Mathematical Biology and Medicine

Brian Sleeman 1939-2021

Jobs News

Current and forthcoming programs, conferences and workshops

White Rose Mathematical Biology Seminar Series Wednesdays at 1pm

    Some recent papers of interest


    Eco-Evolutionary Dynamics of Fluctuating Populations

    Research project


    Secondments at Leeds: Flavia Feliciangeli  Van Thuy Truong

    Recent seminars

    • Thu 30 July 2020
      Marc Jenkins (Minnesota)
      CD4+ T cell differentiation during infection
      Abstract: This talk will describe how naive CD4+ T cells differentiate into Th1 or follicular helper T cells during different infections. A two-step model of Th1 differentiation will be described.
    • Audrey Gerard (Oxford)
      CD8 T cell collective behaviour in health and disease
      Wed 11 Dec 2019
      CD8 T cell responses are key to eradicate virus, intracellular bacteria and cancer cells. A crucial feature of this response is to recruit T cells that will kill pathogen-infected cells or tumour cells while sparing healthy tissues. A multitude of CD8 T cell clones are recruited during an immune response, each with distinct T cell antigen receptors (TCR) with different affinity for their antigen. This clonal breadth is consistently observed despite factors favouring dominance of one or a few clones. How and why this diversity exists is unclear. Our central hypothesis is that T cells integrate individual responses into a collective response through direct communication to preserve T cell clonal breadth. We propose that T cells behave collectively in part through direct co-regulation through cytokines, allowing for lower-affinity clones to emerge and survive despite the competitive environment. I will discuss the consequences of direct T cell communication through the cytokine IFNγ on anti-bacterial responses, and how it impedes anti-tumour responses.
    • Oscar Rodriguez de Rivera Ortega (Kent)
      Spatial and spatio-temporal models to understand ecological processes
      Wed 23rd Oct 2019, 12:00-13:00
    • Systems Pharmacology and Pharmacometrics: How Mathematics, Statistics and Data Science Are Impacting Drug Discovery and Development
      Paolo Vicini (Kymab Ltd)
      18 Oct 2019 13.30
      Modern drug discovery and development are rapidly becoming more reliant on rigorously quantitative approaches. In addition to established statistical testing and experimental design techniques, new approaches include pharmacometrics and systems pharmacology. Pharmacometrics is a collection of quantitative tools applied to clinical drug development and trial design, including mixed effect models for drug exposure and response, and covariate selection methods to quantify the impact of demographic, disease status and genetic variation on drug dosing, concentration and effect. Systems pharmacology is an evolution of systems biology, which seeks to harness quantitative, time-dependent pathway models to predict and quantify the effects of pharmacological interventions on downstream biomarkers, ultimately aiding rationalize target and drug candidate selection. This presentation will describe modern drug discovery and development pipelines and the role of pharmacometrics and systems pharmacology, highlighting in particular their interdisciplinary nature and the extent to which they borrow from other discipline, including mathematics, statistics and computer science.
    • Damian Clancy (Heriot-Watt University, UK)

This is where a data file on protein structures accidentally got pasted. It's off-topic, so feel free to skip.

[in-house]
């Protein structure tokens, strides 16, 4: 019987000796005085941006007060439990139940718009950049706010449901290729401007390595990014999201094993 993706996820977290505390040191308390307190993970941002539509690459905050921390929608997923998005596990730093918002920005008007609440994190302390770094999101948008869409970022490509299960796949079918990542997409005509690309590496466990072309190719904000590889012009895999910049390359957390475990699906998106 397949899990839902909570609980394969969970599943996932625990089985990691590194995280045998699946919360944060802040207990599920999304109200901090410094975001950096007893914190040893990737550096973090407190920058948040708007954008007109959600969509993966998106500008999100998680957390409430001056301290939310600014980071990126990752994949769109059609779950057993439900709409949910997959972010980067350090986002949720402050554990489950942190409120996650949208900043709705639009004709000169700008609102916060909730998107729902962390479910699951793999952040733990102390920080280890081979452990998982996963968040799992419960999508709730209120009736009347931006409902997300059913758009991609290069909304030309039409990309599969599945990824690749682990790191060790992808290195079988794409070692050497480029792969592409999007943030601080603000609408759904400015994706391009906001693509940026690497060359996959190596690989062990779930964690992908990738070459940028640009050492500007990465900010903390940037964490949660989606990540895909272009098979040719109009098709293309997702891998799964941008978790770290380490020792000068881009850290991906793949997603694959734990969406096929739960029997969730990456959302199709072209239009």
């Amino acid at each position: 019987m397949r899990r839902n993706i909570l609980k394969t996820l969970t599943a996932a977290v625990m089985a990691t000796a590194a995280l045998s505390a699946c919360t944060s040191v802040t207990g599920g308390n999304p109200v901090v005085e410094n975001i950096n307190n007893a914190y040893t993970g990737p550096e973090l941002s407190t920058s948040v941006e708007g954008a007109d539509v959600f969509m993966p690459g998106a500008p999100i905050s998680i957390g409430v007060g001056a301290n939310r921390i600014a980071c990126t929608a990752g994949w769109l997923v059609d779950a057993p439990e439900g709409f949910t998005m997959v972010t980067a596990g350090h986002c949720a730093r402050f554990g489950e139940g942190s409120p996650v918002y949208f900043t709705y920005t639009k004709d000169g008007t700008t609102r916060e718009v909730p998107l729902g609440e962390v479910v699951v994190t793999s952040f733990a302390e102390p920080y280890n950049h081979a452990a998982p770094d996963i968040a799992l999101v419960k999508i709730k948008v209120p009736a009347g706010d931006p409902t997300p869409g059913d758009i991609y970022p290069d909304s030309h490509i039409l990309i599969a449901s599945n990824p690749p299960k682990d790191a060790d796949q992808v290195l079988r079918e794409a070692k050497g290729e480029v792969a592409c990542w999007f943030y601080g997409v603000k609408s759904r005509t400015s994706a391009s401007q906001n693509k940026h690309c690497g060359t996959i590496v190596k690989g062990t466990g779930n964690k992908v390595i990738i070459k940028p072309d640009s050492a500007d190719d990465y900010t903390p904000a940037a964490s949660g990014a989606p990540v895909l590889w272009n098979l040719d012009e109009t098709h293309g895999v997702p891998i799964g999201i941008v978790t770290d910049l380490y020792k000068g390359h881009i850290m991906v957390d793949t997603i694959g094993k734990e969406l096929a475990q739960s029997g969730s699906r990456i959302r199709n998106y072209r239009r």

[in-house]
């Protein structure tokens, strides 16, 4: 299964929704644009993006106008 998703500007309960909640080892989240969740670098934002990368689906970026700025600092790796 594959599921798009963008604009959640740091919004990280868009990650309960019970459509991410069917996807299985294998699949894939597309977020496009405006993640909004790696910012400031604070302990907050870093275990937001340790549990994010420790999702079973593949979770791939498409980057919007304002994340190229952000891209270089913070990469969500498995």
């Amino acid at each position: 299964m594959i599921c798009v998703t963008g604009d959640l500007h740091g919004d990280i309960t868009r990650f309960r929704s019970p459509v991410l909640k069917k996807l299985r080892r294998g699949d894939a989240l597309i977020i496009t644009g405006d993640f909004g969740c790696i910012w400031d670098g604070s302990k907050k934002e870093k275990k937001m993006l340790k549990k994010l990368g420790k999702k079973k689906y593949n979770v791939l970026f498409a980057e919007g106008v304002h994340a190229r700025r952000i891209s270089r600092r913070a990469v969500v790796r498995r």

Approximating persistence time for SIS infections in heterogeneous populations
      Wed 9th Oct 2019, 12:00-13:00
    • Prof. Uwe C Tauber (Department of Physics, Virginia Tech, USA)
      Stochastic Spatial Predator-Prey Models
      Wednesday 2nd Oct 2019, 12:00-13:00
    • A mathematical adventure in immunology Carmen Molina-París
      International Centre for Theoretical Sciences, Bangalore. 7 Jul 2019
    • Thursday 23rd May Dr Maria Nowicka (Department of Pathology and Cell Biology, Columbia University, US)
      Differential impact of self and environmental antigens on the ontogeny and maintenance of CD4+ T cell memory
      Laboratory mice not exposed to overt infections nevertheless develop populations of circulating memory phenotype (MP) CD4+ T cells, presumably in response to environmental, commensal or self-antigens. The relative importance and timing of the forces that generate these populations remain unclear. We combine mathematical models with data from studies tracking the generation of CD4+ MP T cell subsets in mice of different ages, housed in facilities that differ in their `dirtiness'. We infer that both central and effector CD4+ MP T cell populations derive directly from naive CD4 T cells, and are heterogeneous in their rates of turnover. We also infer that early exposure to self and environmental antigens establishes persistent memory populations at levels determined largely, but not exclusively, by the dirtiness of the environment. After the first few weeks of life, however, these populations are continuously supplemented by new memory cells at rates that appear to be independent of environment, likely in response to self or ubiquitous commensal antigens.

    Recent visitors

    • Joe Gillard and Tom Laws
    • Mario Castro works on mathematical models of systems where fluctuations are relevant (cellular and receptor immunology) and on pattern formation in spatially extended systems (from tumour cell modelling to cauliflower morphogenesis or nano-structuring). The figure shows comparisons of different mathematical models with real experiments.
    • Madhulika Mishra (IISc Bangalore)
    • Narmada Sambaturu (IISc Bangalore)
    • Sathya Baarathi (IISc Bangalore)
    • Shamik Majumdar (IISc Bangalore)

    Recent programs, conferences and workshops